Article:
Plus ones and The Teakettle Whistles

This photo is me getting a taste of my own medicine from wonderful singer and songwriter Kirsten Maxwell.  

I had just taken entirely-too-close-up shots of the Kerrville finalists who were still around on Saturday night, and she insisted that it was my turn.  Turns out, either she's great at capturing the moment, or my medicine is delicious!  My money is on the former.  

Still processing all that happened a week ago in Texas.  

I loved being there.  I attended as Robin's "plus one," and Kirsten (who had been a New Folk finalist previously) attended as another finalist's plus one.  Kirsten was an instigator in the best sense: the one starting to sing the show tunes and the obscure art songs that blossomed into glorious harmonies from the rest of the finalists. The one starting the laughter that rippled out only to regenerate and renew itself, over and over.  

And one of the most hilarious conversations I had the entire week was with Maggie, another plus one, a woman who has elevated the gentle art of driving from point a to point b into the highest of callings.  Driving behind a truck is not for her, she says, "unless that truck is an on-ramp to the sky."  

Throughout my years as an arts administrator, I witnessed how perplexing it can be to go from nobody knowing who you are, to having people greeting you on the street as if you're picking up in the middle of a conversation you never even participated in.  

It was a little like that at Kerrville.  If you are a New Folk Finalist, you are lavished with an uncommon variety of love and appreciation. There are 3,000 attendees, and they talk about songwriters there like other people might talk about their beloved baseball players.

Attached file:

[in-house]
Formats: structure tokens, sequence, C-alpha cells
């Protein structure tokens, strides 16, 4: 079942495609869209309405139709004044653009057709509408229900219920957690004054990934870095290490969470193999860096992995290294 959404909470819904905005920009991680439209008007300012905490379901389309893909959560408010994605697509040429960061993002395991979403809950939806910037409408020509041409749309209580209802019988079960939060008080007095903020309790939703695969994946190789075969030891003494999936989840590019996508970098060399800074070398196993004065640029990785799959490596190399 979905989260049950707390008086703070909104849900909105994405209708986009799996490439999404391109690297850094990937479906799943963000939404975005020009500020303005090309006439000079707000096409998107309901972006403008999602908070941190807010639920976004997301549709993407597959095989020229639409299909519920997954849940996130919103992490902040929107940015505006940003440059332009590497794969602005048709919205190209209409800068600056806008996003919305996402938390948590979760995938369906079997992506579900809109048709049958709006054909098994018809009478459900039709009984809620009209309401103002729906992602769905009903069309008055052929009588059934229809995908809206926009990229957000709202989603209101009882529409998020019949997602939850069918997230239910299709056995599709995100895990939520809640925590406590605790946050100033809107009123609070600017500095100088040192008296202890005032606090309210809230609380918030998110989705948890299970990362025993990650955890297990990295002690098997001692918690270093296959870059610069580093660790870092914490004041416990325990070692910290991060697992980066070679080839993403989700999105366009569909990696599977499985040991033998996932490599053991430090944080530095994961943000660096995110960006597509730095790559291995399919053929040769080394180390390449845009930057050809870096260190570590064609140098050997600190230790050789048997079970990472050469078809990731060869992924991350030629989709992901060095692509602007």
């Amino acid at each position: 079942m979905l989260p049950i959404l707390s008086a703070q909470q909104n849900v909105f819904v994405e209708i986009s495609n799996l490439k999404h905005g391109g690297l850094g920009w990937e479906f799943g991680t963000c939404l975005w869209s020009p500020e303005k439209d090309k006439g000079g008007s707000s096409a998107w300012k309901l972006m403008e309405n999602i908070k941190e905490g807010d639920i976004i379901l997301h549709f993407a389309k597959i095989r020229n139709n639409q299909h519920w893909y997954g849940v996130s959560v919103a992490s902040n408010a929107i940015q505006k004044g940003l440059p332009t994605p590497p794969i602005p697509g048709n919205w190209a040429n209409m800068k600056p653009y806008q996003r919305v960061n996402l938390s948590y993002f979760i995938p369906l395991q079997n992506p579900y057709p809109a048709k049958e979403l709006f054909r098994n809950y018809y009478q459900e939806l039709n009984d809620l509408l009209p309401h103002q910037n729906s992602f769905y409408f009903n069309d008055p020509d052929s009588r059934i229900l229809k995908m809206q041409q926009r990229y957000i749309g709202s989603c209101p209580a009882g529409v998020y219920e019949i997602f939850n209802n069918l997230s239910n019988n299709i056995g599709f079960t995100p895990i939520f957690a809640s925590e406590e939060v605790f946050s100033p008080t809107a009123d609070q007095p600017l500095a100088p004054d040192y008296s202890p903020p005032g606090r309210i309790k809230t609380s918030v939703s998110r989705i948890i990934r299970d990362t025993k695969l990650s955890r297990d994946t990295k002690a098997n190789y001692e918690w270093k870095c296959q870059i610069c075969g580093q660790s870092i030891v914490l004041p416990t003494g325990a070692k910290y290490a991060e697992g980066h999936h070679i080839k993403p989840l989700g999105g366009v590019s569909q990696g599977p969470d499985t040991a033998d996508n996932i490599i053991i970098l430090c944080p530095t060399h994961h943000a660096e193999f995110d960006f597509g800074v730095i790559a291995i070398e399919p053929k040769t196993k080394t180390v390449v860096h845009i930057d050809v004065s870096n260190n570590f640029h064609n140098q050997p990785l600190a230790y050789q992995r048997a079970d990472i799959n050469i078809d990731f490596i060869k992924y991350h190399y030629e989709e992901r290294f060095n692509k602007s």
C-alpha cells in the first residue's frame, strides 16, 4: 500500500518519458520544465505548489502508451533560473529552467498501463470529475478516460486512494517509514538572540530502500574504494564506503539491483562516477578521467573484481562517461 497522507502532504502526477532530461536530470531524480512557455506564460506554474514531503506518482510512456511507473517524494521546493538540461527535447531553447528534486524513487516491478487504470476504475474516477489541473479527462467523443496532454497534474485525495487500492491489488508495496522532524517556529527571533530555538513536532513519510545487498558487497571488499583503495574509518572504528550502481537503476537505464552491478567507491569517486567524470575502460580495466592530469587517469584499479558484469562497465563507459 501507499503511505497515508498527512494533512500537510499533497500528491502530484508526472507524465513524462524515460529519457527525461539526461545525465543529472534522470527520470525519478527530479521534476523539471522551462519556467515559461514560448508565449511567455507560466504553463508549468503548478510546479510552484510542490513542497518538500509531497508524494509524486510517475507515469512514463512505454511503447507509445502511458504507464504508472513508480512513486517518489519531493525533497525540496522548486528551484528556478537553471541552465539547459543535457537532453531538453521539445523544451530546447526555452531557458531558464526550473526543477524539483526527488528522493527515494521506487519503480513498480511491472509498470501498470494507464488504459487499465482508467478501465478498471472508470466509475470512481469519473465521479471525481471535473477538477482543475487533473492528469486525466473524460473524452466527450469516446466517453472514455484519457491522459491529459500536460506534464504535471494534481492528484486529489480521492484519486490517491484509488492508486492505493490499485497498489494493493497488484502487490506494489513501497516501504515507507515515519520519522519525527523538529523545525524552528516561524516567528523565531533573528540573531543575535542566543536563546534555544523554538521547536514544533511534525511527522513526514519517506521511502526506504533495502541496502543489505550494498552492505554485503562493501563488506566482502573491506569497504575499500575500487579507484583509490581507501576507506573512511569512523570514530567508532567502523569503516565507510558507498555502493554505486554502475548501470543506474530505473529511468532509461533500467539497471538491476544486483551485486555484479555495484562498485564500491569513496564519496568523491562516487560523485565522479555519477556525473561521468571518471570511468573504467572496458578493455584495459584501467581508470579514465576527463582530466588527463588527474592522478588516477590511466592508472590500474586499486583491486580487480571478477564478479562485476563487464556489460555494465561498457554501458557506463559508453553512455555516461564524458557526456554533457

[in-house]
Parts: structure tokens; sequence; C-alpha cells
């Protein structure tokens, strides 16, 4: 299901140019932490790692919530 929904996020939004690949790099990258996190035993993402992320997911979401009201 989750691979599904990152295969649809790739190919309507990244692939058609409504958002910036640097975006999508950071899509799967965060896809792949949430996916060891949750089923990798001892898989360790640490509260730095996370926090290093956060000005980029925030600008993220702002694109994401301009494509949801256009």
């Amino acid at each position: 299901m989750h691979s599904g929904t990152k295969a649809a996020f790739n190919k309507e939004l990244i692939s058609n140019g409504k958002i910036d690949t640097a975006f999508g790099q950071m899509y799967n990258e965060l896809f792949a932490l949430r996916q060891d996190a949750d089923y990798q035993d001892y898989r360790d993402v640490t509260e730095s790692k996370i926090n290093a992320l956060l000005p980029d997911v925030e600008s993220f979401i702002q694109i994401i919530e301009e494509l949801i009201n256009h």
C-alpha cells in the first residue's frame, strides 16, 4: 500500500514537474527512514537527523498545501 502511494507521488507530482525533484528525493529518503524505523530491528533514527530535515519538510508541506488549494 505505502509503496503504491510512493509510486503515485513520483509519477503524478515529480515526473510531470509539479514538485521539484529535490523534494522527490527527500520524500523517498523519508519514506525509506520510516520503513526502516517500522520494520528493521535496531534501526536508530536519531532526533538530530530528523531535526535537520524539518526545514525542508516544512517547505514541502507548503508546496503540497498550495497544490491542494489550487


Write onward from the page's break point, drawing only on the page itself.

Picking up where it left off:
For the most part, the recognition was welcome and the conversations were delightful (at least from what I witnessed and heard about.)  But still, can anything really prepare you for being the apple of thousands of people's eye?  And even more significantly, what happens when you have a taste of that kind of recognition...and then have to return to the dailiness of daily life?  

As they say, after the ecstasy, the laundry.  This is why it's good to have that plus one, the person who knows you, who represents "ordinary" life while you're having an extraordinary experience, who can help you stay grounded during the epic highs and the lows.  

One of the little writing tricks I use myself and share in workshops is to put yourself in the place of someone having a very different experience than you. If you're a woman, write as if you're a man; if you're young, write as if you are older; or as in the case of the poem below, if you are a plus one, write from the perspective of a finalist.  

I came upon a draft of this poem this week.  I wrote it before Kerrville.  I believe I woke up out of deep sleep with the phrase, "the meager blanket of her praise has worn threadbare..."  

Having had the privilege of watching the 24 finalists rocket into outer space, then witness my own personal finalist come back into his own orbit, I edited the poem as follows.  


When through overuse  
the blanket of her praise  
has worn threadbare  
I reach for it anyway  
shivering in the icy breath  
of my own indictments  

into troubled sleep  
anxious and worried  
what if and why  
And most of  
all why not?  

The answer comes  
as the inexorable dawn  
swallows me whole  
spits me out the other side  
of darkness  
her breath on my shoulder  
mouth slack in sleep  
brow troubled  
as if through the night  
all my burdens  
had become hers  

I kiss her gently  
I wish it would make  
her brow unfurrow  
to say I am sorry and thank you  
in the words  
only a heart can hear  

but she turns,  
frowning slightly  
I pull back the covers to get out of bed  
then pull them back up  
to keep her warm  
and go make coffee  
in our kitchen  

the birds outside the kitchen window  
know nothing of the spirit of a person  
how quick to enthusiasm  
then despair, then love;  
again and again  
and all through the prism  
of a body and mind  
so rarely in accord  
so often fighting each other  
circling the jaws of the rusty metal trap  
the other laid for it  
the earth hard and compacted  
in a deep groove, yet oddly soft  
from the endless dance of wariness  

No, the birds know nothing of this  
they are at one with life  
spirit of the poet  
brush of the painter  
rush of the wings of inspiration  
And I listen to them  
Boiling water, lost in thought  

Coming back to myself  
I see her beside me  
quiet as the dawn  
she comes to me  
in her bathrobe as tattered  
as I felt last night, and  
puts her arms around me  
as the teakettle whistles

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